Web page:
uring barefoot running, the ball of the foot strikes the ground first and immediately starts sending signals to the spinal cord and brain about the magnitude of impact and shear, getting most of its clues about this from the skin contact with the surface irregularities of the ground. Take away this contact by adding a cushioned substance and you immediately fool the system into underestimating the impact. Add a raised heel and the shod runner is forced to land on it. Strap the cushioning on tightly with the aid of a sophisticated lacing system and you block out shear as well, throwing the shock-absorption system even further into the dark ... The cushioned midsole of the modern running shoe robs the system of important sensory information necessary for ankle, knee and hip response to impact. The arch support (or orthotic) in modern running shoes not only prevents the arch suspension system from absorbing energy by preventing flattening but eventually leads to intrinsic muscle atrophy and complete loss of active muscular control of the arch leaving only the inelastic plantar fascia as a checkrein to flattening. The barefoot runner’s ‘foot position awareness sense’ which relies heavily on sensory input from the sole of the foot minimizes his risk of sustaining an ankle sprain on uneven ground. The shod runner is at marked increased risk of ankle sprains because his ‘foot position awareness sense’ is handicapped by the paucity of sensations coming from his soles.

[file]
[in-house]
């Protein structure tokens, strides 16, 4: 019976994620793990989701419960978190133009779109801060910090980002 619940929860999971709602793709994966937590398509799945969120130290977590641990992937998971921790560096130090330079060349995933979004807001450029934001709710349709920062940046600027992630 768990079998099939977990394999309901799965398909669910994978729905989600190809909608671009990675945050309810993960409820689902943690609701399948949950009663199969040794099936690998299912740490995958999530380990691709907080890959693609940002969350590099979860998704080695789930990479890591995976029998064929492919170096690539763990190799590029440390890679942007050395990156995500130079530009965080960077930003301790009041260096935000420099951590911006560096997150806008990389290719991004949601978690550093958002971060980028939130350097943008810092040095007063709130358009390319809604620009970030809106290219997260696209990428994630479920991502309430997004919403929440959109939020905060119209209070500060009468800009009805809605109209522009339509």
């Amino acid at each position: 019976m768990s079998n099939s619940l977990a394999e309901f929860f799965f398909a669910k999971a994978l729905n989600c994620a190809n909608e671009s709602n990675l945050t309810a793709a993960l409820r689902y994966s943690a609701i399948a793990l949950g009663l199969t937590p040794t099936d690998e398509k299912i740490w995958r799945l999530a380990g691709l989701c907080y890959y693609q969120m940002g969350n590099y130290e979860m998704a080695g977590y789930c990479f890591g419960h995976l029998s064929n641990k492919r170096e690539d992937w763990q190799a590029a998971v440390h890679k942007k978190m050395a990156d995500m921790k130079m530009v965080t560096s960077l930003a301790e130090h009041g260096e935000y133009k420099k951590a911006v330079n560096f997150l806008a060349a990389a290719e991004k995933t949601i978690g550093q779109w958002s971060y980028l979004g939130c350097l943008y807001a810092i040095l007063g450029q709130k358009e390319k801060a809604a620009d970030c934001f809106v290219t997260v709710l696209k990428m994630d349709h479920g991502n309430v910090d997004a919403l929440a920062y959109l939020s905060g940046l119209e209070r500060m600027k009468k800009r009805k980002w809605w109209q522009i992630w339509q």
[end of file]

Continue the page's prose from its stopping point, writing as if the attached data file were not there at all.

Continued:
There's a lot more there, and I'll save you from further quotes. Suffice to say that our feet are incredibly adaptable, strong, and sensitive structures. For that matter, Downey's anthropological round-up leaves me believing that when you need your feet to perform optimally, it's best to get out of their way. That said, shoes/footwear do have a place in human evolutionary history, but the trick is in finding the right balance.

You can read the entire article here.

(H/T to Byron on the Minimalist Runner Google Group)